Friday, September 19, 2014
Calvin Say residency case got complicated yesterday
by Larry Geller
Even apparently simple things can get complicated when a question of law is involved.
For example, does Calvin Say live in his district or not? Should be easy to figure out, right? No way.
Yesterday, in Judge Karen Nakasone’s courtroom, it got very complicated. After reading the briefs and hearing all sides argue. Judge Nakasone announced that she will take the matter under advisement and rule no later than September 30.
I have little to add to Chad Blair’s report, Judge to Rule by Sept. 30 on Dismissal Motions in Calvin Say Residency Case (Civil Beat, 9/18/2014).
But if you’d like an idea of how complicated the decision will be, how about this.
The House is arguing that it alone may determine the qualifications of its members. The plaintiffs argue that the court also has jurisdiction, and since the House has declined to review the matter (see the documents attached to the Civil Beat story), the court has jurisdiction (there were plenty of other arguments on both sides).
Among the several issues is one you may try to resolve yourself. You be the judge. Here it is, in my own interpretation, see what you think.
Check out the Hawaii state constitution, Article 3.12, Organization; discipline; rules; procedure
Each house shall be the judge of the elections, returns and qualifications of its own members and shall have, for misconduct, disorderly behavior or neglect of duty of any member, power to punish such member by censure or, upon a two-thirds vote of all the members to which such house is entitled, by suspension or expulsion of such member….
Compare this with the language in Article 3.19 Impeachment
The house of representatives shall have the sole power of impeachment of the governor and lieutenant governor and the senate the sole power to try such impeachments, and no such officer shall be convicted without the concurrence of two-thirds of the members of the senate.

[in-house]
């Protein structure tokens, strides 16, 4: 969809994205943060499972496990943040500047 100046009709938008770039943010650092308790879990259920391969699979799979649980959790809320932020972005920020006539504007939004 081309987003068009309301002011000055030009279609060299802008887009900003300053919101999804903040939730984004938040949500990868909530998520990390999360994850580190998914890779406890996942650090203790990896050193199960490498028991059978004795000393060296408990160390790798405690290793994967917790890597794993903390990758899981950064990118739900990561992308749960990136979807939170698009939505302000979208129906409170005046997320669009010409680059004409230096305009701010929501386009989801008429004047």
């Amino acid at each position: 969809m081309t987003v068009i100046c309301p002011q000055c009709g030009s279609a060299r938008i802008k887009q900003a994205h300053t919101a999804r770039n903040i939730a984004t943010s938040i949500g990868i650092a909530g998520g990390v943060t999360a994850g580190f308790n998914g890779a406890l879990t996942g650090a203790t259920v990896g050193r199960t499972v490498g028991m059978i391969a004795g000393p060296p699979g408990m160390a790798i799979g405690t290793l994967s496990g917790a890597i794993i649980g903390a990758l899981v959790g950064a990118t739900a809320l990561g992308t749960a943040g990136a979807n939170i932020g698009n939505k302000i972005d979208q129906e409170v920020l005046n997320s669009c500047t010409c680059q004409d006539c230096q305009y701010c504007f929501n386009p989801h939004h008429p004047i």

The Hawaii State Constitution uses the word “sole” here. It’s pretty clear that a court would have trouble impeaching the governor or lieutenant governor. That’s the effect of the words “sole power.” Court: forget about it. Only the House has the power to impeach. The word “sole” appears in a couple of other places in the constitution.
Notice in the earlier snip, the word “sole” does not appear. The usage appears to be not much different from much of the rest of the constitution—prescriptive language. For example,
The legislature shall convene annually in regular session at 10:00 o'clock a.m. on the third Wednesday in January.
In other words, the constitution says what should happen.
(This is my interpretation of the plaintiff attorney’s argument, not his).
And when given the chance, the House declined to consider the question brought before them this time. So can’t the court take it up? The constitution did not give the House “sole” power in this, it seems.
Or does it? You can be the judge.
That’s just one example (as I think I understand it) of the debate that ensued yesterday. If you weren’t there, you missed some profound arguments. They must have been profound because I don’t understand them. I don’t know how to weigh the comparative force of territorial laws. I have no clue what the many citations might really mean.
Poor judge. Tough job.
I went into the courtroom in blissful ignorance and emerged profoundly confused.
This is not easy stuff.